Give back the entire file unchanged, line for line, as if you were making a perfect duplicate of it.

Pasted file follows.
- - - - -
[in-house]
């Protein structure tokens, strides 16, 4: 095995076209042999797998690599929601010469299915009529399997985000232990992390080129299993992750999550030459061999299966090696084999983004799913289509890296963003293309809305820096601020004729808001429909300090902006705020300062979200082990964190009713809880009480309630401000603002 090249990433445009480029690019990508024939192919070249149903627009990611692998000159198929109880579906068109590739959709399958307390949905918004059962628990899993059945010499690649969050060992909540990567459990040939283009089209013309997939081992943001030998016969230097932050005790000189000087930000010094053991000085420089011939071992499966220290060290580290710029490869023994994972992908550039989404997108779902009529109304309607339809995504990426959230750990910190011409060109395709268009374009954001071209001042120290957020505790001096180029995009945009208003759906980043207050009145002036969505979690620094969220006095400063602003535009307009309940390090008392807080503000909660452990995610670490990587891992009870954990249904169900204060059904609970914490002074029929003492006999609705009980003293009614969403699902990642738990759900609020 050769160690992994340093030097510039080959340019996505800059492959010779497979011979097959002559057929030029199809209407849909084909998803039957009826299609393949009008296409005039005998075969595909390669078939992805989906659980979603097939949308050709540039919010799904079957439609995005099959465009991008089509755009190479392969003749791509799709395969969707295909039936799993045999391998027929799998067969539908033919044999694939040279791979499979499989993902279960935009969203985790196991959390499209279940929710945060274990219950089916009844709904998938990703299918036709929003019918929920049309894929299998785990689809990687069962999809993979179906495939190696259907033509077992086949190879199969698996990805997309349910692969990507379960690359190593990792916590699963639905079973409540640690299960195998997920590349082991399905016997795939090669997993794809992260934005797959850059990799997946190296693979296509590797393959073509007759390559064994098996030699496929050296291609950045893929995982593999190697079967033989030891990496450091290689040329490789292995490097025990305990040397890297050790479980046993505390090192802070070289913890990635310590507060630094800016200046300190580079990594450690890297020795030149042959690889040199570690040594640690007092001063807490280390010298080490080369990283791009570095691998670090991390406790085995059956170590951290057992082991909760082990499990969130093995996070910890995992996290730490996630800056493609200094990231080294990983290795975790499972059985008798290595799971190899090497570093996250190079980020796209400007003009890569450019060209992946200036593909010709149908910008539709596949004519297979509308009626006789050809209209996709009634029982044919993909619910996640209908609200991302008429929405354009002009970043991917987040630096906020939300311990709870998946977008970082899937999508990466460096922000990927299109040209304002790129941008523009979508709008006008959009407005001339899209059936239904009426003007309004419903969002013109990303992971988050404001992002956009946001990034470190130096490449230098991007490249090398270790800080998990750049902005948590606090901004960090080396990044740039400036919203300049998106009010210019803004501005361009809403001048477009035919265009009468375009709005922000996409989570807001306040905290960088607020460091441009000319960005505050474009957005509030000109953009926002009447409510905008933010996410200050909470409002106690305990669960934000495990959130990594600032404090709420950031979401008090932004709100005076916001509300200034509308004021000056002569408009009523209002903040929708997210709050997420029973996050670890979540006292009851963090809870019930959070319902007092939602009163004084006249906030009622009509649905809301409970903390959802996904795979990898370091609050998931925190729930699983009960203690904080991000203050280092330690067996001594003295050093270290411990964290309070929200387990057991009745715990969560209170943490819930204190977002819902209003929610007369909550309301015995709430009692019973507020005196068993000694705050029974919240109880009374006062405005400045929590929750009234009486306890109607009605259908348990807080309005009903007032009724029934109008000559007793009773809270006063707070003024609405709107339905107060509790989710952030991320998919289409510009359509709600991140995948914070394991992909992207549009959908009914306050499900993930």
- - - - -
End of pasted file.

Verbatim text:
[in-house]
């Protein structure tokens, strides 16, 4: 095995076209042999797998690599929601010469299915009529399997985000232990992390080129299993992750999550030459061999299966090696084999983004799913289509890296963003293309809305820096601020004729808001429909300090902006705020300062979200082990964190009713809880009480309630401000603002 090249990433445009480029690019990508024939192919070249149903627009990611692998000159198929109880579906068109590739959709399958307390949905918004059962628990899993059945010499690649969050060992909540990567459990040939283009089209013309997939081992943001030998016969230097932050005790000189000087930000010094053991000085420089011939071992499966220290060290580290710029490869023994994972992908550039989404997108779902009529109304309607339809995504990426959230750990910190011409060109395709268009374009954001071209001042120290957020505790001096180029995009945009208003759906980043207050009145002036969505979690620094969220006095400063602003535009307009309940390090008392807080503000909660452990995610670490990587891992009870954990249904169900204060059904609970914490002074029929003492006999609705009980003293009614969403699902990642738990759900609020 050769160690992994340093030097510039080959340019996505800059492959010779497979011979097959002559057929030029199809209407849909084909998803039957009826299609393949009008296409005039005998075969595909390669078939992805989906659980979603097939949308050709540039919010799904079957439609995005099959465009991008089509755009190479392969003749791509799709395969969707295909039936799993045999391998027929799998067969539908033919044999694939040279791979499979499989993902279960935009969203985790196991959390499209279940929710945060274990219950089916009844709904998938990703299918036709929003019918929920049309894929299998785990689809990687069962999809993979179906495939190696259907033509077992086949190879199969698996990805997309349910692969990507379960690359190593990792916590699963639905079973409540640690299960195998997920590349082991399905016997795939090669997993794809992260934005797959850059990799997946190296693979296509590797393959073509007759390559064994098996030699496929050296291609950045893929995982593999190697079967033989030891990496450091290689040329490789292995490097025990305990040397890297050790479980046993505390090192802070070289913890990635310590507060630094800016200046300190580079990594450690890297020795030149042959690889040199570690040594640690007092001063807490280390010298080490080369990283791009570095691998670090991390406790085995059956170590951290057992082991909760082990499990969130093995996070910890995992996290730490996630800056493609200094990231080294990983290795975790499972059985008798290595799971190899090497570093996250190079980020796209400007003009890569450019060209992946200036593909010709149908910008539709596949004519297979509308009626006789050809209209996709009634029982044919993909619910996640209908609200991302008429929405354009002009970043991917987040630096906020939300311990709870998946977008970082899937999508990466460096922000990927299109040209304002790129941008523009979508709008006008959009407005001339899209059936239904009426003007309004419903969002013109990303992971988050404001992002956009946001990034470190130096490449230098991007490249090398270790800080998990750049902005948590606090901004960090080396990044740039400036919203300049998106009010210019803004501005361009809403001048477009035919265009009468375009709005922000996409989570807001306040905290960088607020460091441009000319960005505050474009957005509030000109953009926002009447409510905008933010996410200050909470409002106690305990669960934000495990959130990594600032404090709420950031979401008090932004709100005076916001509300200034509308004021000056002569408009009523209002903040929708997210709050997420029973996050670890979540006292009851963090809870019930959070319902007092939602009163004084006249906030009622009509649905809301409970903390959802996904795979990898370091609050998931925190729930699983009960203690904080991000203050280092330690067996001594003295050093270290411990964290309070929200387990057991009745715990969560209170943490819930204190977002819902209003929610007369909550309301015995709430009692019973507020005196068993000694705050029974919240109880009374006062405005400045929590929750009234009486306890109607009605259908348990807080309005009903007032009724029934109008000559007793009773809270006063707070003024609405709107339905107060509790989710952030991320998919289409510009359509709600991140995948914070394991992909992207549009959908009914306050499900993930």